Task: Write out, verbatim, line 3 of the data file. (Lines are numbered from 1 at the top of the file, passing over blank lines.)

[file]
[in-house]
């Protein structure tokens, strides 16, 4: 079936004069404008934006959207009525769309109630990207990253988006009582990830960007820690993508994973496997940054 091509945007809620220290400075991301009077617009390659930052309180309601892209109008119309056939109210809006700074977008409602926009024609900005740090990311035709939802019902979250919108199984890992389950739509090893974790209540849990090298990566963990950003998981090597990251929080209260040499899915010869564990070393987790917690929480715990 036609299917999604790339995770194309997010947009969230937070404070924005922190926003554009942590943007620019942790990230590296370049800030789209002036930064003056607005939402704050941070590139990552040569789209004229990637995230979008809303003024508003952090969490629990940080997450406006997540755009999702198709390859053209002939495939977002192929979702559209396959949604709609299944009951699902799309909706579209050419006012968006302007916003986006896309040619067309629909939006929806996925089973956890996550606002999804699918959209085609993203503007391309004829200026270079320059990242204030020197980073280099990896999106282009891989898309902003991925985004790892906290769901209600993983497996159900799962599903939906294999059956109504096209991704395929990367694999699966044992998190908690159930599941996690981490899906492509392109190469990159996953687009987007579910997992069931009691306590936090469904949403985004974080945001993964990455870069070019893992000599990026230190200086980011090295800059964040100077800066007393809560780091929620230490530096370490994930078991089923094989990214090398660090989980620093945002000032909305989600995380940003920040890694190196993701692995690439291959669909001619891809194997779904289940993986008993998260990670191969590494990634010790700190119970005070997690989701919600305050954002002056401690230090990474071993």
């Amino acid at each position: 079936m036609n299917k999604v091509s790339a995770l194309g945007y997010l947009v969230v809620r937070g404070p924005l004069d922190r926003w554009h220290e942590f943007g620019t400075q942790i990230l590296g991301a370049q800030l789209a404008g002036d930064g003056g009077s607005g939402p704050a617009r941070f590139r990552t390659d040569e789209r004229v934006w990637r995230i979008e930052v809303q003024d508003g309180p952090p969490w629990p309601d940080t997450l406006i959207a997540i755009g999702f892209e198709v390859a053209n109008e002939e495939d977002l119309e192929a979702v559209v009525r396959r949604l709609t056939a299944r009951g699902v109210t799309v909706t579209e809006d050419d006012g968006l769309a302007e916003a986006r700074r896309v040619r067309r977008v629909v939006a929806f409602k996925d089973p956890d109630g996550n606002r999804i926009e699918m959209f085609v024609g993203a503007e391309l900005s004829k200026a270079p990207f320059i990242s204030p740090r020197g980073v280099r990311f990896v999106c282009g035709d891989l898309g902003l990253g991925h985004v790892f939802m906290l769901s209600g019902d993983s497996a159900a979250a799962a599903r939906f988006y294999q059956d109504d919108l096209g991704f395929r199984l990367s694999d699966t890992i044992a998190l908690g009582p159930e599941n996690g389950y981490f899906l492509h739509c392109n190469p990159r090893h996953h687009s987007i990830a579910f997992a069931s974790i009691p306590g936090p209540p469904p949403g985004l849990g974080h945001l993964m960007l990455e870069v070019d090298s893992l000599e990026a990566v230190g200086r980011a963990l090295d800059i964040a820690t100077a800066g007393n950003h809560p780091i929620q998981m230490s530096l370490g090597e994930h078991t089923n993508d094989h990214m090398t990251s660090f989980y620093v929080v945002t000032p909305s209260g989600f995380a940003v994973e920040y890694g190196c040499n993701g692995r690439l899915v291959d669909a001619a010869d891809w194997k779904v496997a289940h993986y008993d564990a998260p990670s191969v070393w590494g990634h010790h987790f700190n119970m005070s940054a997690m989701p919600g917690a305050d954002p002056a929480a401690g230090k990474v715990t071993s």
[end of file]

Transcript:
């Amino acid at each position: 079936m036609n299917k999604v091509s790339a995770l194309g945007y997010l947009v969230v809620r937070g404070p924005l004069d922190r926003w554009h220290e942590f943007g620019t400075q942790i990230l590296g991301a370049q800030l789209a404008g002036d930064g003056g009077s607005g939402p704050a617009r941070f590139r990552t390659d040569e789209r004229v934006w990637r995230i979008e930052v809303q003024d508003g309180p952090p969490w629990p309601d940080t997450l406006i959207a997540i755009g999702f892209e198709v390859a053209n109008e002939e495939d977002l119309e192929a979702v559209v009525r396959r949604l709609t056939a299944r009951g699902v109210t799309v909706t579209e809006d050419d006012g968006l769309a302007e916003a986006r700074r896309v040619r067309r977008v629909v939006a929806f409602k996925d089973p956890d109630g996550n606002r999804i926009e699918m959209f085609v024609g993203a503007e391309l900005s004829k200026a270079p990207f320059i990242s204030p740090r020197g980073v280099r990311f990896v999106c282009g035709d891989l898309g902003l990253g991925h985004v790892f939802m906290l769901s209600g019902d993983s497996a159900a979250a799962a599903r939906f988006y294999q059956d109504d919108l096209g991704f395929r199984l990367s694999d699966t890992i044992a998190l908690g009582p159930e599941n996690g389950y981490f899906l492509h739509c392109n190469p990159r090893h996953h687009s987007i990830a579910f997992a069931s974790i009691p306590g936090p209540p469904p949403g985004l849990g974080h945001l993964m960007l990455e870069v070019d090298s893992l000599e990026a990566v230190g200086r980011a963990l090295d800059i964040a820690t100077a800066g007393n950003h809560p780091i929620q998981m230490s530096l370490g090597e994930h078991t089923n993508d094989h990214m090398t990251s660090f989980y620093v929080v945002t000032p909305s209260g989600f995380a940003v994973e920040y890694g190196c040499n993701g692995r690439l899915v291959d669909a001619a010869d891809w194997k779904v496997a289940h993986y008993d564990a998260p990670s191969v070393w590494g990634h010790h987790f700190n119970m005070s940054a997690m989701p919600g917690a305050d954002p002056a929480a401690g230090k990474v715990t071993s």